Las Vegas Sun

May 22, 2019

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Man killed by police in Costco shooting honored at memorial

Erik Scott Memorial

Sam Morris

Erik Scott’s team leader at West Point reminisces about his friend at memorial on Saturday. Scott was killed a week earlier by Metro officers at a Costco in Summerlin.

Erik Scott Memorial

Erik Scott's girlfriend hugs his father, Bill Scott, after brother Kevin Scott and mother Linda Scott received a flag at a memorial on Saturday. Scott was killed a week earlier by Metro officers at a Costco in Summerlin. Launch slideshow »

Erik Scott memorial

A 38-year-old West Point graduate who was fatally shot outside a Costco store last week by Metro Police was remembered Saturday as an ambitious businessman and a dreamer.

His younger brother, Kevin Scott, said Erik Scott was working as a salesman, selling medical devices. He said he was excellent at his job and persuasive — especially when convincing his younger brother into dangerous stunts.

Those in attendance laughed at stories of the two brothers becoming fitness buddies and participating in the 1997 Body For Life contest.

“I was in the 10th grade and my brother said, ‘It’s time to lift some weights.’ He’s been doing pushups since the fourth grade,” Kevin Scott said jokingly.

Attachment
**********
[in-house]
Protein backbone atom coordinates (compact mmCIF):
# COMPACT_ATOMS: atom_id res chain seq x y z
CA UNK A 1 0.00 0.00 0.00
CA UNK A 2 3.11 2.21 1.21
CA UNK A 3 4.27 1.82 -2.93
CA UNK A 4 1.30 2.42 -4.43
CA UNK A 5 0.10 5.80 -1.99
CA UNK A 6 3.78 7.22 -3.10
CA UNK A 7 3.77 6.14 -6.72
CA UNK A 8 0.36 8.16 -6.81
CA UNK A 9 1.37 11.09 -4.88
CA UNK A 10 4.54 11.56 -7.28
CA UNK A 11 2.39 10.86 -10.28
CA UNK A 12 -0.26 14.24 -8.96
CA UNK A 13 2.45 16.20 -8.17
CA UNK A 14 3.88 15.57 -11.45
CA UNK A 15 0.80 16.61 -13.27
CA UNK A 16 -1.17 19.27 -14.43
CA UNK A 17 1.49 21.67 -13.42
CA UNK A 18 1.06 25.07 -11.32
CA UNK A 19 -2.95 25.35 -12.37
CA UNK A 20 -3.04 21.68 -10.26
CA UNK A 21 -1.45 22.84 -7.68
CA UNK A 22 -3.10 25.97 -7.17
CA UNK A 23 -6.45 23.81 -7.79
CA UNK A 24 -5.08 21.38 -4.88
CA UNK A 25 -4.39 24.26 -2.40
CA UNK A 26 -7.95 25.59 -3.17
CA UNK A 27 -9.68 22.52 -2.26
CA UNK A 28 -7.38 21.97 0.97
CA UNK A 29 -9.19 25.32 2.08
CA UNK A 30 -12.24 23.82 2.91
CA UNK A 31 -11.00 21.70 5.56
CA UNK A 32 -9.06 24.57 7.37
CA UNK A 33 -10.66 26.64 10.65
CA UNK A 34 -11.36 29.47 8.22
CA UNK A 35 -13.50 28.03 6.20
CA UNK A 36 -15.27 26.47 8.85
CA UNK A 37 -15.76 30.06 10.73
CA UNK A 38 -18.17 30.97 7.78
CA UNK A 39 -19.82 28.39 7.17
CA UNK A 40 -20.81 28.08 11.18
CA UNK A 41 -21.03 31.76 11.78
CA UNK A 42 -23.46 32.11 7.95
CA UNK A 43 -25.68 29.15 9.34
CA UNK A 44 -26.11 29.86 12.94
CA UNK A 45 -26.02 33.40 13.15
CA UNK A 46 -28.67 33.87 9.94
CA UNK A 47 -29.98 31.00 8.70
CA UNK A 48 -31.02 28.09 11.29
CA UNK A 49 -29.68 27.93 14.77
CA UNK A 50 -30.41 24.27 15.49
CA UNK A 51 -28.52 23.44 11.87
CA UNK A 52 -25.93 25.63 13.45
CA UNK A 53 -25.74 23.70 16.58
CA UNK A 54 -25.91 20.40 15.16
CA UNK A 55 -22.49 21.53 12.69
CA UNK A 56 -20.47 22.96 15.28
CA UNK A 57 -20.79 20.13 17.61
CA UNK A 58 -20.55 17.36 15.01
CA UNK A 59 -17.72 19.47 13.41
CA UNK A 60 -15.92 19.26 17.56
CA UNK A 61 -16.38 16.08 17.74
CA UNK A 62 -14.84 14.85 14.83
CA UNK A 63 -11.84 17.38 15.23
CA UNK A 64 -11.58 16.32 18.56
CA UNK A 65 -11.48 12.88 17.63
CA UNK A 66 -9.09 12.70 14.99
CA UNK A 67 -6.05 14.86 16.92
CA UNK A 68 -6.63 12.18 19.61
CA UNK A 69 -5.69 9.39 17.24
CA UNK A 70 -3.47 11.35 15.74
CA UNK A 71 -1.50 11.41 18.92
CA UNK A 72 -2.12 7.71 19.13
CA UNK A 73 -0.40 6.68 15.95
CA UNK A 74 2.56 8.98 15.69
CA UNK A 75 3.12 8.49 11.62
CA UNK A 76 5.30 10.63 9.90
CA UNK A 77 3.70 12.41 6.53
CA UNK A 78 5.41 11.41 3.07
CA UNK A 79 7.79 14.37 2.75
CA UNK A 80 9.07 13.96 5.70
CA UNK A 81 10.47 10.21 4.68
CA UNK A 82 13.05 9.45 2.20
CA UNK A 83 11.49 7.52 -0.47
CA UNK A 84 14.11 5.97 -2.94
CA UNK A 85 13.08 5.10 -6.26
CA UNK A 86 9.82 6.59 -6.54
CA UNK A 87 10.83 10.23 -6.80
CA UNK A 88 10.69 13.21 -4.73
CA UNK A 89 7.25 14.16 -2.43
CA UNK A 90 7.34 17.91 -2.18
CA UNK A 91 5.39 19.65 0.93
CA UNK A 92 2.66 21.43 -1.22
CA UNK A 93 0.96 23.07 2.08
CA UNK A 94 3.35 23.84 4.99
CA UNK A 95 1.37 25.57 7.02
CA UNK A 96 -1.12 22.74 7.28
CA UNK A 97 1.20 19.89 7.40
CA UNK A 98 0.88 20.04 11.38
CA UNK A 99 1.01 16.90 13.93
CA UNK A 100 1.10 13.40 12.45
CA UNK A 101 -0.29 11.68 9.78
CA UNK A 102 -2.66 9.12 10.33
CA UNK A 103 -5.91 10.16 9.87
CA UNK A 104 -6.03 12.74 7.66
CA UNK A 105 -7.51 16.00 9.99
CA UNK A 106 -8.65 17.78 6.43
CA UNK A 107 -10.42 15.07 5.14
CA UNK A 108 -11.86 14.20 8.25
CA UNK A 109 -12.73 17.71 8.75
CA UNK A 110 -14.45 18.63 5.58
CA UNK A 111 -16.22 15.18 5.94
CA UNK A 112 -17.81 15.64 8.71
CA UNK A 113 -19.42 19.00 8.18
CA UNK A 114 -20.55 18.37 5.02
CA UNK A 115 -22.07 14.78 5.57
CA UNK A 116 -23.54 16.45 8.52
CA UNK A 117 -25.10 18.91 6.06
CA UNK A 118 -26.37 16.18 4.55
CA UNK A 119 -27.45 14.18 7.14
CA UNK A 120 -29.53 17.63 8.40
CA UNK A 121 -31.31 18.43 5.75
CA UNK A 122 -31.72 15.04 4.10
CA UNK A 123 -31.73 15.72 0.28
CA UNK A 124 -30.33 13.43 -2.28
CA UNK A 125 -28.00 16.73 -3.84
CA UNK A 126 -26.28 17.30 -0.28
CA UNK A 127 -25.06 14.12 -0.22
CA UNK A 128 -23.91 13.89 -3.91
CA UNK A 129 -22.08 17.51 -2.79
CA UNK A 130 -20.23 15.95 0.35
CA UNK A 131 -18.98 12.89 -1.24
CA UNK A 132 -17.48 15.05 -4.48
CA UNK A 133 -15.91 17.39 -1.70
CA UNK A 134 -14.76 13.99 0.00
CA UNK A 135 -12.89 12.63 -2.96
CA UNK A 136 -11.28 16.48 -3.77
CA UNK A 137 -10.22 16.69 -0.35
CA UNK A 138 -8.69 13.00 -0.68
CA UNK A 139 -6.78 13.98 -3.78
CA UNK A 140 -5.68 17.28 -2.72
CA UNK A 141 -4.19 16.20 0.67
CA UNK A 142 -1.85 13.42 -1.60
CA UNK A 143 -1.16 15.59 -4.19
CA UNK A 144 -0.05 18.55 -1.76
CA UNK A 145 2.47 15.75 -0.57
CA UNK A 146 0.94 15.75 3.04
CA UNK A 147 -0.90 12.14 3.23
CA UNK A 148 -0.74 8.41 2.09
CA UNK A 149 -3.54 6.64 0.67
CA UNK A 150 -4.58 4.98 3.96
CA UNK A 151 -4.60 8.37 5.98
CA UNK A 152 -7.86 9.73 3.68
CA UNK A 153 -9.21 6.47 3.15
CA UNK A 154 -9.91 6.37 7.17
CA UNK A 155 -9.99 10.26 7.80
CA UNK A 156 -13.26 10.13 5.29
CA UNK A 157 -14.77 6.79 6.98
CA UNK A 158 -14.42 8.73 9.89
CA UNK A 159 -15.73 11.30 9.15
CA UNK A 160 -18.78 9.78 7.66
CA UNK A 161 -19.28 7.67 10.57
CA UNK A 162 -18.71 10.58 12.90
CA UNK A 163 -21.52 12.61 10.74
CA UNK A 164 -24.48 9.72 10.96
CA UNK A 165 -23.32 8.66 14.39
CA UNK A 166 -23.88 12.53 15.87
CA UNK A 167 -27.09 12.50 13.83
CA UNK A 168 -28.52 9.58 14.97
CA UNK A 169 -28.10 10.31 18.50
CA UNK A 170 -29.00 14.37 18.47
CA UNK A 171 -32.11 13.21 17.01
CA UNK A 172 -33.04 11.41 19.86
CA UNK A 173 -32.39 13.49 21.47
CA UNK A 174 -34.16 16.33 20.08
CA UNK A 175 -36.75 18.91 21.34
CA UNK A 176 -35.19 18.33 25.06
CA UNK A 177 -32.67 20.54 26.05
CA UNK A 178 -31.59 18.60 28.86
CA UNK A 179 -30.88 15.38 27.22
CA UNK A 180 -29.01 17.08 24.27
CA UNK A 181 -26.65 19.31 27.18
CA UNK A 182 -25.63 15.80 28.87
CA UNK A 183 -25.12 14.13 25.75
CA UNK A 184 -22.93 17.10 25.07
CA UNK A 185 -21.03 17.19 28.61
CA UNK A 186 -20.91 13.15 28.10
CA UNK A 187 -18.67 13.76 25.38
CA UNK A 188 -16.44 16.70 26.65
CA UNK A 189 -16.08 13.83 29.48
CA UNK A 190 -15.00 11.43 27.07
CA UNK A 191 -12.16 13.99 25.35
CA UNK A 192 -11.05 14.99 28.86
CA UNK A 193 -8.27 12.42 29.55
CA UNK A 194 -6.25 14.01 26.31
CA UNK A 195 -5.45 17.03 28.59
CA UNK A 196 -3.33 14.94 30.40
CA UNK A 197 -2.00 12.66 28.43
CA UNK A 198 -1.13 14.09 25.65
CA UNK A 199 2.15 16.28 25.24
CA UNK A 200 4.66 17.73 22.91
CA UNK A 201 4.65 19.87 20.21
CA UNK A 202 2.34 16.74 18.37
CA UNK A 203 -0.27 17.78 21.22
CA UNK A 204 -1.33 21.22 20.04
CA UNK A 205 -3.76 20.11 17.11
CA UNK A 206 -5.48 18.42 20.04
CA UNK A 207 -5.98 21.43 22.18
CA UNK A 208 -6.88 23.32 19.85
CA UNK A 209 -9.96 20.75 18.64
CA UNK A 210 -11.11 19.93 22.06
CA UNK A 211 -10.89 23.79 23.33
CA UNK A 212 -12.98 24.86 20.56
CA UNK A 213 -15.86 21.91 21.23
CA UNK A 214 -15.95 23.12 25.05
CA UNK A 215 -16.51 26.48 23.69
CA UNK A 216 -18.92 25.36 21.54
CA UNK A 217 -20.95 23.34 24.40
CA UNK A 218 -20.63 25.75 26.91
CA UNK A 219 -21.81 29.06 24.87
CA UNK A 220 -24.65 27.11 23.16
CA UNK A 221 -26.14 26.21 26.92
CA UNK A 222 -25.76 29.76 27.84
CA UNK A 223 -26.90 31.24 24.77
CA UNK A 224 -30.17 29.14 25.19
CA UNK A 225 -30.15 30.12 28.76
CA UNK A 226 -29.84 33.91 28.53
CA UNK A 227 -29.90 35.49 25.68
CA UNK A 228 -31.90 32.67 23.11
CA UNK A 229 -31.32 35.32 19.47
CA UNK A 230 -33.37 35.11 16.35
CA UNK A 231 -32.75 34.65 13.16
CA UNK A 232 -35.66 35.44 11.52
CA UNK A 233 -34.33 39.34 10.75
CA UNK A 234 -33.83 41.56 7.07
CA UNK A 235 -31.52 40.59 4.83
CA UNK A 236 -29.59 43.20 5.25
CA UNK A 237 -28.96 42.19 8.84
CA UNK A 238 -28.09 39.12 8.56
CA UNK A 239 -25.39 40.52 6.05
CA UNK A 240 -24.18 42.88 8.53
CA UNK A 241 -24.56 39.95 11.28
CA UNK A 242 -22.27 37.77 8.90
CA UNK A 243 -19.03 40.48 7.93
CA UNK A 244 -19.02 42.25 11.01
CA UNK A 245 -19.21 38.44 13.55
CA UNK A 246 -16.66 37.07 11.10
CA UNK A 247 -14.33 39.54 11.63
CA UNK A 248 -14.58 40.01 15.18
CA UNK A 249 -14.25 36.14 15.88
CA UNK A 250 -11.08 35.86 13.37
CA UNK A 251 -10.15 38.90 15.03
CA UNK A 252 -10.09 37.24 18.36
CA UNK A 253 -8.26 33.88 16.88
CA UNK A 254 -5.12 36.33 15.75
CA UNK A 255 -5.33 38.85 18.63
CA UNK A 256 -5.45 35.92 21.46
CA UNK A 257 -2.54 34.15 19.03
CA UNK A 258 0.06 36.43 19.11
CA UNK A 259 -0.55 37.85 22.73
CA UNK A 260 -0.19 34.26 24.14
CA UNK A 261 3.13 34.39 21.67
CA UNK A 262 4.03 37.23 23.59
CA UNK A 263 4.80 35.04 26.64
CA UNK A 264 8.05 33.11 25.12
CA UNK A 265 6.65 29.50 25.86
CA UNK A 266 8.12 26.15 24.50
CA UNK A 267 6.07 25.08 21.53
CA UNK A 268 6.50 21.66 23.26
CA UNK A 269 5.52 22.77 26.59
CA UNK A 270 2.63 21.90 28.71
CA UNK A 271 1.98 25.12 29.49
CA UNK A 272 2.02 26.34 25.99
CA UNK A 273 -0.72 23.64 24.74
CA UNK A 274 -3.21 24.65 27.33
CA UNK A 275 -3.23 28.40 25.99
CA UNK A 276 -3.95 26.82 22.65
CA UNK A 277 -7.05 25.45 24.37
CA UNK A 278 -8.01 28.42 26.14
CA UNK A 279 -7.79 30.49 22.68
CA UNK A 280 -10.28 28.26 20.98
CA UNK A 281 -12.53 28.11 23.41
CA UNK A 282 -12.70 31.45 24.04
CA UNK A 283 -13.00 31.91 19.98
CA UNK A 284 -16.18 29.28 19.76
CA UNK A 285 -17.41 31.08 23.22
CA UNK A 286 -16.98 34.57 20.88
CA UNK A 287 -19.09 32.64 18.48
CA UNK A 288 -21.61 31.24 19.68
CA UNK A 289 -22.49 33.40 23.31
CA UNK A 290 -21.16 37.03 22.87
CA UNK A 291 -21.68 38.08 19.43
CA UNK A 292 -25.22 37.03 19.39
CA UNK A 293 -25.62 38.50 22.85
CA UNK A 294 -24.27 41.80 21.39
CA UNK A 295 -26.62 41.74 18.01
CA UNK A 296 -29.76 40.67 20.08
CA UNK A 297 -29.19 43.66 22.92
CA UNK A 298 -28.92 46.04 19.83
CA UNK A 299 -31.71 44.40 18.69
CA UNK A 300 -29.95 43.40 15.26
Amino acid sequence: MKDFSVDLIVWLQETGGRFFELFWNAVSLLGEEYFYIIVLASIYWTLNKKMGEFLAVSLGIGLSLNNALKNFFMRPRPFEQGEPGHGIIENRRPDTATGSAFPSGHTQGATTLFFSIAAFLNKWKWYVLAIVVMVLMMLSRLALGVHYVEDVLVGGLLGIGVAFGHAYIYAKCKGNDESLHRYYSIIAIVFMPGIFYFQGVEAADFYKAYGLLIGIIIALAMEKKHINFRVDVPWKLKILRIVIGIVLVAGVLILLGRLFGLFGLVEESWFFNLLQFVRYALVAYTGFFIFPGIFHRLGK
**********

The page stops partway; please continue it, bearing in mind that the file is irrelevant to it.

After sharing a few stories about his sibling, he turned somber as he said, “I’m going to miss my brother greatly.”

Metro Police say Scott was shot on July 10 when he exited the store, pulled out a gun and pointed it at officers. A store employee had reported that Scott had a gun and was damaging property.

His family has disputed the police version.

Scott’s memorial was held at the Las Vegas Country Club, 3000 Joe West Brown Drive.

His childhood friend, Chuck Lang, said he was in shock and disbelief when he heard about the shooting.

Lang said Scott loved life and had a huge impact on his. He said the Sacramento, Calif., native joined the Army and convinced him to do the same.

They both ended up moving to Las Vegas and later discovered they had been living just three miles apart.

“I was struggling to find a job and Erik told me to go back to school and get my degree,” Lang said. “Two years after that, I was standing with a diploma in my hand.”

“Erik came into my life, and I was lucky enough to be considered his friend,” he said.

Another friend, Lee Ann Pusateri, asked everyone to “put aside your anger and celebrate his life.”

His girlfriend, who was at the store with him at the time of the shooting, didn’t speak, but asked Pusateri to read a note.

“I had no idea last Friday would be the last time I’d wake up in his arms,” she wrote. “Erik was the definition of what a real man should be.”

His mother, Linda Scott, said her son made it a goal in the eighth grade to attend the United States Military Academy at West Point and followed through with his dream, receiving awards and a scholarship.

“We are left now with his memories,” she said. “We miss you, Erik, and hope to see you again someday.”

Scott will be cremated and his ashes will be spread over the Pacific Ocean. Besides his mother and brother, he is survived by his father, Bill Scott.

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